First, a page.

mercredi 5 novembre 2008

Délicieuse provocation

By Pistol Tanker Palin

"I think that Barack Obama does not belong to America only this morning, but to the whole world."
Rama Yade
French Secretary of state for Human Rights and Foreign Affairs

The election of Barack Obama as the 44th president of the United States is already raising the pressure on the government here.

Tonight, France 2 evening news anchor David Pujadas interviewed France's only black member of the national government, the sublime and articulate Senegal-born Rama Yade, graduate of France's elite Sciences Po, protégée of French President Nicolas Sarkozy and Secretary of state for Human Rights and Foreign Affairs under Bernard Kouchner. The 32-year-old Muslim Yade is married to Joseph Zimet, an adviser to Secretary of State Jean-Marie Bockel and son of the Yiddish singer Ben Zimet.

Pujdas asked Yade what Obama's election meant for France. With her smile, especially winning this evening, lit by her own satisfaction in the Obama election, Yade said, "C'est une délicieuse provocation," which in itself was a délicieuse provocation, containing as it did her meaning that it will now be incumbent on France and other Western democracies to make way for more black and minority representation in their governments.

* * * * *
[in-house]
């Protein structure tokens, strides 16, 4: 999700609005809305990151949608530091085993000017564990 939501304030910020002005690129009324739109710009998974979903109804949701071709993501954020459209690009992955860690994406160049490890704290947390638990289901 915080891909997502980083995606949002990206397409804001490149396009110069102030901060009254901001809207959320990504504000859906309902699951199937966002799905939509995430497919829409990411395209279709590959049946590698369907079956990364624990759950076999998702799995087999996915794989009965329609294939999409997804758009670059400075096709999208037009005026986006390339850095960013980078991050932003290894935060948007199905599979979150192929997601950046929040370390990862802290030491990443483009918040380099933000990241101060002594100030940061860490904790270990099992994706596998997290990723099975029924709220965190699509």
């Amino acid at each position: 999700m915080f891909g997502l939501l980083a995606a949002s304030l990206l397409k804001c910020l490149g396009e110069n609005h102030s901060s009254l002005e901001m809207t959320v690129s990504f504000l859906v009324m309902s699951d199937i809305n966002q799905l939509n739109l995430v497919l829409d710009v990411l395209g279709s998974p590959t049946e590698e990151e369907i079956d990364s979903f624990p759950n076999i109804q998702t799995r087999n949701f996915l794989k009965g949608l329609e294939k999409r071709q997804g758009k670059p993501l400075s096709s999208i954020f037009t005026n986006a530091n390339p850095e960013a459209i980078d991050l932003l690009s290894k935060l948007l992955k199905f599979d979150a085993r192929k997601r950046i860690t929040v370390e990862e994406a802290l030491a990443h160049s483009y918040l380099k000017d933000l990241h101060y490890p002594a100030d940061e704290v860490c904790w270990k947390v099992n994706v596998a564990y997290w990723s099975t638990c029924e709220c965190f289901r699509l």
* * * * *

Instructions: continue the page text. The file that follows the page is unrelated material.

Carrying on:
Earlier today, in the AP piece in the online version of French newspaper le Nouvel Observateur, known fondly as "le Nouvel Obs", nouvelObs.com, Yade called the election of Barack Obama "the fall of the Berlin Wall times 10".

AP | 05.11.2008 | 10:15

Rama Yade a estimé mercredi que l'élection de Barack Obama à la présidence des Etats-Unis était "une chute du mur de Berlin fois dix".

"Ce qui s'est passé là, c'est une chute du mur de Berlin fois dix", a-t-elle déclaré sur France Info. Très émue, la secrétaire d'Etat aux Affaires étrangères et aux Droits de l'Homme a soufflé: "Je crois que ce matin, nous avons tous envie d'être Américains."

"J'ai le coeur, pardon, alourdi par l'émotion, une émotion qui me fait dire que si elle est comme ça la vie, elle vaut la peine d'être vécue", a-t-elle ajouté.

Rama Yade a estimé que cette élection était "un défi qui est lancé à une bonne partie du monde". "C'est à nous de relever le gant pour ne pas vieillir trop vite", a-t-elle ajouté.

"Je crois que Barack Obama n'appartient pas ce matin à l'Amérique seulement, mais à l'ensemble du monde", a conclu Mme Yade.

Imagine someone in our government calling anything a"délicieuse provocation". Ah, mon dieu, que j'aime la France!


Yade speaking on the mobilsation of the UMP
for the second round of the presidential election
in France in 2007, with Rachida Dati

Also interviewed was Michaëlle Jean, the Haitian-born Governeur générale du Canada since September 27, 2005. Jean's family left Haiti in 1968 when she was 11 to escape the political dictatorship of François Duvalier.

Pujadas had just left-off with New York Times editor-in-chief and author of Twice as Good: Condoleezza Rice and her Path to Power, Marcus Mabry, who said -- and I translate: